Attorney General William P. Barr lost whatever credibility he had left. Senate Judiciary Committee Chairman Lindsey O. Graham (R-S.C.) once more revealed himself incapable of putting country over party. (He confessed not to have read the Mueller report but nevertheless proclaims the whole thing “over.”) Most members on the committee spoke too much, argued too frequently and failed to pin down Barr on key facts. There was one exception to the political demolition derby.
Sen. Kamala D. Harris (D-Calif.) asked clipped, insightful and fact-based questions. She left Barr stammering and got him to concede that he had not looked at the underlying evidence before giving his own prosecutorial opinion on obstruction of justice. Even worse, he fumbled around when asked if the president or anyone else at the White House had asked or suggested he investigate someone:
Complete exchange between @senkamalaharris and Attorney General William Barr. pic.twitter.com/EzydIr8twh— CSPAN (@cspan) May 1, 2019
As those watching could see, she did it all calmly and methodically, directing Barr to answer questions and not interrupt her. (The sight of Sen. Cory Booker (D-N.J.), partly bemused and partly impressed watching her, confirmed how effective she was.)
It was the highlight of the hearing for Democrats, and her performance is not likely to be lost on Democratic primary voters. To the extent that they are looking for someone to take down President Trump, the veteran prosecutor offers Democrats someone entirely capable of slicing and dicing a Republican who refuses to acknowledge easily established facts.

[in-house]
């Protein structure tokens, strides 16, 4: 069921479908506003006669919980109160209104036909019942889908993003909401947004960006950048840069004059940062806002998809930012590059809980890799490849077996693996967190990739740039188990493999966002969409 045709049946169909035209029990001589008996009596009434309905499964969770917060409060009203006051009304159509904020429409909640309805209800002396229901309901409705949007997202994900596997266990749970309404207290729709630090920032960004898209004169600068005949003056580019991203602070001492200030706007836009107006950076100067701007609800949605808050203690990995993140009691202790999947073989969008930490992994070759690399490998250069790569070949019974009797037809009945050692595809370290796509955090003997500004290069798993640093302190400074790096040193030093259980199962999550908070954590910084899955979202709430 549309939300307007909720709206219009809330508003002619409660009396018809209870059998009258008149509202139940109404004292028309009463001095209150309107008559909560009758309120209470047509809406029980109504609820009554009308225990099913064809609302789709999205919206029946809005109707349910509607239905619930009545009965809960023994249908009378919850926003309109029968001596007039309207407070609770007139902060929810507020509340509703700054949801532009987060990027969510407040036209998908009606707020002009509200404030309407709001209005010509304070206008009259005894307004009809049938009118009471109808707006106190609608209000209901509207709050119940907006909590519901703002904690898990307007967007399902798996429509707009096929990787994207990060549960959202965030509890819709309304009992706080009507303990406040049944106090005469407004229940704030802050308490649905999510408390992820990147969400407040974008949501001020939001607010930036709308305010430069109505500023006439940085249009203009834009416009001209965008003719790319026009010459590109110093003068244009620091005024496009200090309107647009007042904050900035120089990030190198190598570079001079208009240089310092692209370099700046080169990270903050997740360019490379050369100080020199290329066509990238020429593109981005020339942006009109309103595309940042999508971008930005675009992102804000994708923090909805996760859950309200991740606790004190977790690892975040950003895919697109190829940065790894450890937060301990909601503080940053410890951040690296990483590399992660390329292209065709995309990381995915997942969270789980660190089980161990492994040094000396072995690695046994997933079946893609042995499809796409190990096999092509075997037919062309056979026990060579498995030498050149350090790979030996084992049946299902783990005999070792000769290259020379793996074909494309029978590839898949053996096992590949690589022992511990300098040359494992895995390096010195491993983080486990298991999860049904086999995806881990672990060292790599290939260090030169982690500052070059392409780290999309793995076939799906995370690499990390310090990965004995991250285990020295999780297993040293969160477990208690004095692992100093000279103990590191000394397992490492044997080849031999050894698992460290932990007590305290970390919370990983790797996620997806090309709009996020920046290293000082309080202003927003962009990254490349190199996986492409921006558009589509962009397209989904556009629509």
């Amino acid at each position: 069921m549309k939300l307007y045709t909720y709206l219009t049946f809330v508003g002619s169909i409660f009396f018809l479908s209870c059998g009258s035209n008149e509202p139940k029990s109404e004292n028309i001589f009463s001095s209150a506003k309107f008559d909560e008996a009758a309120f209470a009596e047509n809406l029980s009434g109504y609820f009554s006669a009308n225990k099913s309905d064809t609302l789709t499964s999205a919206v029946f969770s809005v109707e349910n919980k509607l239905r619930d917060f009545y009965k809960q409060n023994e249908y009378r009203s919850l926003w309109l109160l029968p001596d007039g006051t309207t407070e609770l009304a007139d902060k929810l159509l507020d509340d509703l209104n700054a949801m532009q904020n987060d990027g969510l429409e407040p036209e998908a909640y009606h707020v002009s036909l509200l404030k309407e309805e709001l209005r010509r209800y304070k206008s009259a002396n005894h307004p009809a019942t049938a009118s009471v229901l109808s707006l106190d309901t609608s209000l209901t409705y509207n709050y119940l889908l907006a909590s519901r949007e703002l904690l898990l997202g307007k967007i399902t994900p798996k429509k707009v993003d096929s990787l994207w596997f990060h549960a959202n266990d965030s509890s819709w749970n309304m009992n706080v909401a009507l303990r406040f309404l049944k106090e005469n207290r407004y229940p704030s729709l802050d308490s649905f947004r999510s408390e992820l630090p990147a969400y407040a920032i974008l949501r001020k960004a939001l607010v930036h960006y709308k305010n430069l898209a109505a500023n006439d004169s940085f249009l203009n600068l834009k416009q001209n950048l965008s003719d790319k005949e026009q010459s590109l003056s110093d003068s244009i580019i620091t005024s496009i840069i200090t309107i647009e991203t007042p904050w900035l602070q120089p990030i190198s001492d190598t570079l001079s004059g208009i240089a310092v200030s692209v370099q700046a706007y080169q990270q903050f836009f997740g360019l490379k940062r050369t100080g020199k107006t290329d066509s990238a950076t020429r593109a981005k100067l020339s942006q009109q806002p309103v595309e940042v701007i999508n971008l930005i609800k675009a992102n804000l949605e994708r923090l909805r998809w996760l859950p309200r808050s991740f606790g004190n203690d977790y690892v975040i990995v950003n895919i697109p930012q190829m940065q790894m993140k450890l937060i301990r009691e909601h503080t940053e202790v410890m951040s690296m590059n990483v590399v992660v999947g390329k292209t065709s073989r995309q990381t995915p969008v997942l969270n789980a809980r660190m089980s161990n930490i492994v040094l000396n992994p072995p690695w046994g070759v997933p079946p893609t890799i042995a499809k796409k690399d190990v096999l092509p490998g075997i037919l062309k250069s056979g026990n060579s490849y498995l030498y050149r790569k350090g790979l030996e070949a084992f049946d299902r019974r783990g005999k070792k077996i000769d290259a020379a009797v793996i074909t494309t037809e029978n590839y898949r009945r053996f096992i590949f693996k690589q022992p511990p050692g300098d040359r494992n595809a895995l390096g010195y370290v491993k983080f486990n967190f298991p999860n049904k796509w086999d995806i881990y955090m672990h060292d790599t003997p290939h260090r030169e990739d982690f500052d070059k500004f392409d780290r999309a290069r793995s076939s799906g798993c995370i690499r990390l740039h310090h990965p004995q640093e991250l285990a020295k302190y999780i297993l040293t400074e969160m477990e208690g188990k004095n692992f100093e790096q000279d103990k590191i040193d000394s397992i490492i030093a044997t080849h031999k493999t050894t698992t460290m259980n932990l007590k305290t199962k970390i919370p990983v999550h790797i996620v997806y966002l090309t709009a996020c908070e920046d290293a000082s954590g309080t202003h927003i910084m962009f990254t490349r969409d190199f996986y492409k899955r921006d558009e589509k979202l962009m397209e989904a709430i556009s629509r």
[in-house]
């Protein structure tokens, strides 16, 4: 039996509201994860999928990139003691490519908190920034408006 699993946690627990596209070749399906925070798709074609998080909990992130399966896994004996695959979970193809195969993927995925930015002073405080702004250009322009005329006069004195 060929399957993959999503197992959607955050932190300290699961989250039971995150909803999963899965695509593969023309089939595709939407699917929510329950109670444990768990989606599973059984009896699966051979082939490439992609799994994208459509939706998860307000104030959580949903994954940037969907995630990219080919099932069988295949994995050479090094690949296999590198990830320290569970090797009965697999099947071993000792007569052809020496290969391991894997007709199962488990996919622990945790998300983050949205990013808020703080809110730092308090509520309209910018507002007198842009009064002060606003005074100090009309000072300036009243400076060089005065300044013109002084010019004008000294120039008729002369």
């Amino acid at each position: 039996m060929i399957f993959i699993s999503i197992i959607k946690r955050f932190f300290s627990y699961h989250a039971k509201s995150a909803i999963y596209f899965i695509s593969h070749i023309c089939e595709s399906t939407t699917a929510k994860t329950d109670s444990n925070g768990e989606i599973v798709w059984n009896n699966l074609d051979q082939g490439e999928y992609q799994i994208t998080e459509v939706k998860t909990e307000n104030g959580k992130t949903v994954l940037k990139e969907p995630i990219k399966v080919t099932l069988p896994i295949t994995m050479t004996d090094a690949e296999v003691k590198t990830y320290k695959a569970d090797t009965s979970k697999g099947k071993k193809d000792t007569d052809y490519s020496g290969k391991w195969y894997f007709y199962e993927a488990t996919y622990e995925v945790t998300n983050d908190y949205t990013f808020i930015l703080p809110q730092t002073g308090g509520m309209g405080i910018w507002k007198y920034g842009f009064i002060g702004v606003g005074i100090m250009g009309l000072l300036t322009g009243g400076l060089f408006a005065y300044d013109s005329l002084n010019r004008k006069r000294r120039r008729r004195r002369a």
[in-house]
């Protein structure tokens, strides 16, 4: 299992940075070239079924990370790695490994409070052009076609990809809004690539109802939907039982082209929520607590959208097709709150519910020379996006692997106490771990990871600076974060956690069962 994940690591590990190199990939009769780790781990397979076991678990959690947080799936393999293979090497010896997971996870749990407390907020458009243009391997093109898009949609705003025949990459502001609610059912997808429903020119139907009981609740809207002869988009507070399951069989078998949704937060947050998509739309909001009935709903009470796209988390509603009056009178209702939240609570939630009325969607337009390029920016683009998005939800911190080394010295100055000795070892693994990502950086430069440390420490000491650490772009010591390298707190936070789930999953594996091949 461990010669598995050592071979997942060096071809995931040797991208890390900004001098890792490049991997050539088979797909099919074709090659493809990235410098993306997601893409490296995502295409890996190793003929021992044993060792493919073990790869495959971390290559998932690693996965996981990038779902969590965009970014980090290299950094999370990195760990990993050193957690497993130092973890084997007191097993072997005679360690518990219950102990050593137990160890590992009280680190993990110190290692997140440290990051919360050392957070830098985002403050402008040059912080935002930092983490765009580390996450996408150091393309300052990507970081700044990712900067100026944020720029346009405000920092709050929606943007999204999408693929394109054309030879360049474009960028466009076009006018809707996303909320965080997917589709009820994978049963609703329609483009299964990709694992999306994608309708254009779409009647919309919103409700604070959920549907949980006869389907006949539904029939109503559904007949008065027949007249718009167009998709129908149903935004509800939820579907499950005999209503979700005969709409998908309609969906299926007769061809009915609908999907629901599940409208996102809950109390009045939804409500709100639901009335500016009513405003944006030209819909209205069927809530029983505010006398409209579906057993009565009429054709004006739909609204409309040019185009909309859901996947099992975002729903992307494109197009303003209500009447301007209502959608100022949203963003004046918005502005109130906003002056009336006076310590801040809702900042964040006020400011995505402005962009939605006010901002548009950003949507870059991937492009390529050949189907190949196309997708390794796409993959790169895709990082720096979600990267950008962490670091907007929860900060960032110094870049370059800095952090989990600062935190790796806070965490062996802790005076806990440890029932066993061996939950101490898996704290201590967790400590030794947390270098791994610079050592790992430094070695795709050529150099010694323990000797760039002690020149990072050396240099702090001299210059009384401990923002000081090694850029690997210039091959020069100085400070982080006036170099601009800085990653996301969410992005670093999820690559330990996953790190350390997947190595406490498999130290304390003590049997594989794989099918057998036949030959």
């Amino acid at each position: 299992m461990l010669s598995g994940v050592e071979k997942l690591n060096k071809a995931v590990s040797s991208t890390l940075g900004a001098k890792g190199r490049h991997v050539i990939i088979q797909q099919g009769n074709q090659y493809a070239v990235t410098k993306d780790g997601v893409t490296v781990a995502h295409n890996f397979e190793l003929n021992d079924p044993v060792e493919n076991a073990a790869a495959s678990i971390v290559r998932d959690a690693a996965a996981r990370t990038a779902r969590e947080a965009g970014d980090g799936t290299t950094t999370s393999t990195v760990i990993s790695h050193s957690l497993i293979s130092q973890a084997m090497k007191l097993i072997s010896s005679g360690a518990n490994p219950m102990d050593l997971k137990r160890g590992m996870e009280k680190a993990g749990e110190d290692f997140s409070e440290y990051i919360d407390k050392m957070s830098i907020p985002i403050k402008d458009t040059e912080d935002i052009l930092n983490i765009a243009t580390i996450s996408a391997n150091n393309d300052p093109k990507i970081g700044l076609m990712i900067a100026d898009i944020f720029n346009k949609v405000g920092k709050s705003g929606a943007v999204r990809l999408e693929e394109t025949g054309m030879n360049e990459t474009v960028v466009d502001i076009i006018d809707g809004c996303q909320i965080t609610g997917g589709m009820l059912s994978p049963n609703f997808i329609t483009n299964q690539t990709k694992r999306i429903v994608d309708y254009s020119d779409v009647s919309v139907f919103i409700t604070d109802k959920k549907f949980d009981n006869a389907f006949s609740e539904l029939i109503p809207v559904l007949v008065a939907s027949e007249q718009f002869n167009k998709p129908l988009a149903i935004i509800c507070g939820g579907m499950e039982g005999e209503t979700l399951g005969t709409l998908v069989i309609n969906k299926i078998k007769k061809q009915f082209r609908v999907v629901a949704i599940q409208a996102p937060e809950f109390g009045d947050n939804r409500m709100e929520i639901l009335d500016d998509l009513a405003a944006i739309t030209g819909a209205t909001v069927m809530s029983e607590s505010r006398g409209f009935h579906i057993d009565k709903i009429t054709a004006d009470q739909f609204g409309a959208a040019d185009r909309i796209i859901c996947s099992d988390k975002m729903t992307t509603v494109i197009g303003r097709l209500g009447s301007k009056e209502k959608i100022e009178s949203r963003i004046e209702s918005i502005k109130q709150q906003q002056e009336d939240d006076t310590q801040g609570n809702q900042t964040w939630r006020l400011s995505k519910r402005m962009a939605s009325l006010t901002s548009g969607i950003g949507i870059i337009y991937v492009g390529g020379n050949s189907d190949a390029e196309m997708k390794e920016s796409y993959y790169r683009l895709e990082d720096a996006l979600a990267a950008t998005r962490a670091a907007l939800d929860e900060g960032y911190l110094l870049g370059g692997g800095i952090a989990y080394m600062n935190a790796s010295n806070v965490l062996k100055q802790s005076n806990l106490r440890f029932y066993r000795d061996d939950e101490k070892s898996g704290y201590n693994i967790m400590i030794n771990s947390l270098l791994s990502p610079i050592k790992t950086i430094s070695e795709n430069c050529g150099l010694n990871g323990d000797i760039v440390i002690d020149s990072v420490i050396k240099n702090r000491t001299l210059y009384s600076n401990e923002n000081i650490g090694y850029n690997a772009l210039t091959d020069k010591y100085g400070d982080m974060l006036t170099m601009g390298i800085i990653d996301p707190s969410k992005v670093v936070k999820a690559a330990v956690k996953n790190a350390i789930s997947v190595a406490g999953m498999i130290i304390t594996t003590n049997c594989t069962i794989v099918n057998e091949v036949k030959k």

One can argue that prosecutorial skills are not generally what we look for in presidential candidates. However, in the case of Trump, Democrats, frustrated with years of dissembling and incoherent assertions, would dearly love to see someone reduce him to a stuttering, defensive figure — just like Barr.
After the hearing, Harris told reporters, “This attorney general lacks all credibility and has, I think, compromised the American public’s ability to believe that he is a purveyor of justice.” Should he resign? Yes, she said simply, before departing. More Democrats and outside legal experts are echoing her opinion, in part because she so effectively revealed Barr to be acting as a ham-handed defense attorney rather than the attorney general.
Harris might be partially responsible for Barr’s decision, announced after the hearing, not to appear before the House Judiciary Committee to be questioned by committee counsel. (Imagine a whole day of Harris-type questions.) That, in turn, provoked House Judiciary Chairman Jerrold Nadler (D-N.Y.) to release a statement, which says in part: “Given his lack of candor in describing the work of the special counsel, our members were right to insist that staff counsel be permitted to question the attorney general. I understand why he wants to avoid that kind of scrutiny, but when push comes to shove, the administration cannotdictate the terms of our hearing in our hearing room.” Nadler left the impression that further recalcitrance on Barr’s part would result in a contempt vote. “The Department of Justice has also told us that they will not comply with our subpoena for the full, unredacted Mueller report,” Nadler said. “I will continue to work with the attorney general to reach a reasonable accommodation on access to the full report and the underlying evidence, but not for much longer. Compliance with congressional subpoenas is not optional.”
In sum, Harris not only outshined her colleagues and relegated Barr to a stammering, defensive crouch, but she also may have accelerated a faceoff between Barr and the House. If nothing else, she demonstrated that she is an expert in putting dissemblers back on their heels.